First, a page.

Doctor Martin married at Three Oaks, Michigan, June 2, 1896, Miss Edith Blanche Valentine. They have had three children: Robert V., who died when four years old; Harold E., born January 6, 1904; and Bo W. Martin, born February 10, 1908.

By Charles Roll, A.M.
The Lewis Publishing Company, 1931

FRANK L. OLIPHANT, a native son of Indiana, has found in his home state the opportunities for a very successful business career. Mr. Oliphant was one of the three men who founded the Vincennes Bridge Company, Incorporated. Because of its nation-wide character of service this company has probably done as much as any other institution to spread abroad a knowledge of historic Vincennes as a progressive industrial center.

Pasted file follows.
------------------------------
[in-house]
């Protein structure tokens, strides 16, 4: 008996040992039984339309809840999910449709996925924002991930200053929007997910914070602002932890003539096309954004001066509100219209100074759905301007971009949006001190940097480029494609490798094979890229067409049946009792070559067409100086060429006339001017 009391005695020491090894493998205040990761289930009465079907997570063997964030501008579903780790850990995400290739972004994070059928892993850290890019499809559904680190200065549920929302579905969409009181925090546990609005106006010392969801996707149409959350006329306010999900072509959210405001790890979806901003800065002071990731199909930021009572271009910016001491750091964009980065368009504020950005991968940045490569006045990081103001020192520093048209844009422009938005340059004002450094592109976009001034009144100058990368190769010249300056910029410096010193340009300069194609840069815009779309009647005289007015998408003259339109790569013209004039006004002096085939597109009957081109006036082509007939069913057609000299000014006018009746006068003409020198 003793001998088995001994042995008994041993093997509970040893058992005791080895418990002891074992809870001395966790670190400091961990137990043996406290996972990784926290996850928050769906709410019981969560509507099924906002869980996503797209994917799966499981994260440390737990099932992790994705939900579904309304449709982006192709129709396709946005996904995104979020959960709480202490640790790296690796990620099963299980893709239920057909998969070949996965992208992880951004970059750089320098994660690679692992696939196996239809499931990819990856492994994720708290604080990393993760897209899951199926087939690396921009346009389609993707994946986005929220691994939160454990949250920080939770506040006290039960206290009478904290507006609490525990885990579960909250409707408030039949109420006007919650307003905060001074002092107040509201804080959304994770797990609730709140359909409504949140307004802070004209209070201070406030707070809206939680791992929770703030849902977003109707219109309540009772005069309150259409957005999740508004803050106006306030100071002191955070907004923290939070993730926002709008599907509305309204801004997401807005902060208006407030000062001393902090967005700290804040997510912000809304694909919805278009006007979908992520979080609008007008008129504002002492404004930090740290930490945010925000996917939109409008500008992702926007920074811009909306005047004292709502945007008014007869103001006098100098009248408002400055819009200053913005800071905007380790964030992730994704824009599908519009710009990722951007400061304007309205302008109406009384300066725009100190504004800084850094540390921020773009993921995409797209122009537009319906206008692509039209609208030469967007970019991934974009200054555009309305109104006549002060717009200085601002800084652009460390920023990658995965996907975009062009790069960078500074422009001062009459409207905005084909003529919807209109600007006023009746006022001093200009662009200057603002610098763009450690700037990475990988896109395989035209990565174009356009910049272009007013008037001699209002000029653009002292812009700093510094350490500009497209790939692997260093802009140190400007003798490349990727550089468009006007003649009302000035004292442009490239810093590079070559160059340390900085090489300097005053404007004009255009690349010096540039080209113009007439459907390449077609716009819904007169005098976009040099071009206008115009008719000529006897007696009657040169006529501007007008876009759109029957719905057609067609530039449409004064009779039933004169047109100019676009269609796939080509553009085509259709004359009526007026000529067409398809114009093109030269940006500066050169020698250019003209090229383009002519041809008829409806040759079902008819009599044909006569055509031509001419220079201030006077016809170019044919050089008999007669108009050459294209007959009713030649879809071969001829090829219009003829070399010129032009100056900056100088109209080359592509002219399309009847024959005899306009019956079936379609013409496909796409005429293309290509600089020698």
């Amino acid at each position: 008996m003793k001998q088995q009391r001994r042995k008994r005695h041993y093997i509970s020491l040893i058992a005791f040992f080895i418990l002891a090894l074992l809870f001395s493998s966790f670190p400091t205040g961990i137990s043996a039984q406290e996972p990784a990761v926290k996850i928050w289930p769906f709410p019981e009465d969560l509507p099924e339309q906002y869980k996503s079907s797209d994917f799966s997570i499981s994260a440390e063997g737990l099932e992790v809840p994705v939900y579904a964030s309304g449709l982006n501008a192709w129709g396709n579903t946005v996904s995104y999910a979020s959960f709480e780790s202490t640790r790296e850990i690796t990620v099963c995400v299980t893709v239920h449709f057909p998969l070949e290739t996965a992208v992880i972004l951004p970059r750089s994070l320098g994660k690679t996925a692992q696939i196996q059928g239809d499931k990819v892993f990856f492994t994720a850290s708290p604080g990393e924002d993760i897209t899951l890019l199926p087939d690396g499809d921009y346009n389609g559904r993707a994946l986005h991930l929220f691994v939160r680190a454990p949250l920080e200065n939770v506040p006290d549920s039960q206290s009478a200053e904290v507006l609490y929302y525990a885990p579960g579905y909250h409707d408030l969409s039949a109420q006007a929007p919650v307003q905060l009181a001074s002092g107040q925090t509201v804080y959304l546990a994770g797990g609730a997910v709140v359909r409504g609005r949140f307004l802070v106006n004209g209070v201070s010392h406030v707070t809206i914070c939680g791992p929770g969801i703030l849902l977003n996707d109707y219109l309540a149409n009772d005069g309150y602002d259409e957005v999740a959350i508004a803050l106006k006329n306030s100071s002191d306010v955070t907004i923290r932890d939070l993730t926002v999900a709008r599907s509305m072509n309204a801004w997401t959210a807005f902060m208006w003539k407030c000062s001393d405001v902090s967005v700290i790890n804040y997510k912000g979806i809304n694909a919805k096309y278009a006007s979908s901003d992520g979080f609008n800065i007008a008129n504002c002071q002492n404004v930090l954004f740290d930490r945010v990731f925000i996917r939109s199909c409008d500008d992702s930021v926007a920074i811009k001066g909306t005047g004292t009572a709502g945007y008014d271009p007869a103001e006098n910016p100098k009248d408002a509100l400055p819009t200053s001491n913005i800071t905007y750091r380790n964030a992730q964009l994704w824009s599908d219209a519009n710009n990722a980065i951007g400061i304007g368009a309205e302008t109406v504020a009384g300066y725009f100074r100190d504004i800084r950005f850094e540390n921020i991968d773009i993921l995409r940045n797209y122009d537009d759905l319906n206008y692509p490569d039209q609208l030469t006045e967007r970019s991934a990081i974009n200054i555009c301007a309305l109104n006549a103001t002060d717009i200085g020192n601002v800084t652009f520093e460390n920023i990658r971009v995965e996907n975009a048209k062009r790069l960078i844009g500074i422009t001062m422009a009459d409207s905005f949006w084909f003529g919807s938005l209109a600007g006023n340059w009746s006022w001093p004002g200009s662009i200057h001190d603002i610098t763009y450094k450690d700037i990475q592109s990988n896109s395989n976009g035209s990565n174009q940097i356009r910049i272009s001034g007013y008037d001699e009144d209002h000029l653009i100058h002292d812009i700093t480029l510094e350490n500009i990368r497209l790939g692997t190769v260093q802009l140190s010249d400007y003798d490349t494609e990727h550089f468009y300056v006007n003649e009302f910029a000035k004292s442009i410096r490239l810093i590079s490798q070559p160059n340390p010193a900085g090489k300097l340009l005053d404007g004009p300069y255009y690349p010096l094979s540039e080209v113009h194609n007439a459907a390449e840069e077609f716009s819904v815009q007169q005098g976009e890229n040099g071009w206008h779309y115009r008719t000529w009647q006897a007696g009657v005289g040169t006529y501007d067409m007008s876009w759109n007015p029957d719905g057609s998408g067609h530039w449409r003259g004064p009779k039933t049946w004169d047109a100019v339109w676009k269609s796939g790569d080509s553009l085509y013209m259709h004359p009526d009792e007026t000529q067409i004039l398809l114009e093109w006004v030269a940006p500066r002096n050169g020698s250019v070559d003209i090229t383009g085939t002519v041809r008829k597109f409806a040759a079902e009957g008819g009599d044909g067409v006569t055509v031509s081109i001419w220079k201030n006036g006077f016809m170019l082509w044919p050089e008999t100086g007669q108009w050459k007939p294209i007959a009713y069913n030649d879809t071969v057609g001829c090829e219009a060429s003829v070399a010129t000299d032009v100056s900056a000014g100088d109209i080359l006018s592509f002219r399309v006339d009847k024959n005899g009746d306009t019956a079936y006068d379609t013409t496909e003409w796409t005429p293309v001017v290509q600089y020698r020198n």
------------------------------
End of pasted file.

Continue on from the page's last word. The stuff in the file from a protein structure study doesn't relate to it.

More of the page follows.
The business had its inception in 1898. Frank L. Oliphant had been teaching school in Colorado. During vacation he visited the Omaha Exposition. There he met his brother, J .T. Oliphant. J. T. Oliphant had been with a factory at Newcastle, Indiana, manufacturing the iron and steel work for culvert construction. The two brothers talked over plans for establishing themselves in some line of permanent business. Another man was brought into consultation, a friend from early boyhood, Mr. J. L. Riddle, who at that tin\e was conducting a general store in Greene County, Indiana. The three partners decided to set up a plant for bridge construction. J. T. Oliphant was ready to start to Texas in search of a location. Just then Edward Watson, president of the Vincennes Board of Trade, proposed to give them a site in Vincennes and a $1,500 bonus if they would put up their plant in the city. The three partners formulated their business organization in 1898 and erected a small building on the site of the present large plant of the Vincennes Bridge Company, Incorporated. Second-hand machinery was secured and the first contract was for a bridge across a creek near Arcola, Illinois. The erecting work was done in the winter of 1899. The bolt holes in the steel girders were made with a hand punch. The entire resources of the company were made use of in this first contract, J. T. and F. L. Oliphant and J. L. Riddle all taking a part in the actual labor of construction. It was due to this happy faculty of cooperation on the part of the original members of the firm that the subsequent success of the Vincennes Bridge Company was assured. At the beginning J. T. Oliphant was president of the company. He sold out to other stockholders in 1912. Mr. Frank L. Oliphant was treasurer and general manager from 1898 to 1912 and then succeeded his brother as president and general manager, the office he holds today. For over thirty years the company has continued its work of constructing bridges and structural steel work of various kinds. The business has extended over forty states, and thousands of substantial structures have stood the strain and stress of modern traffic and do honor to the name plate of the Vincennes Bridge Company affixed to such structures.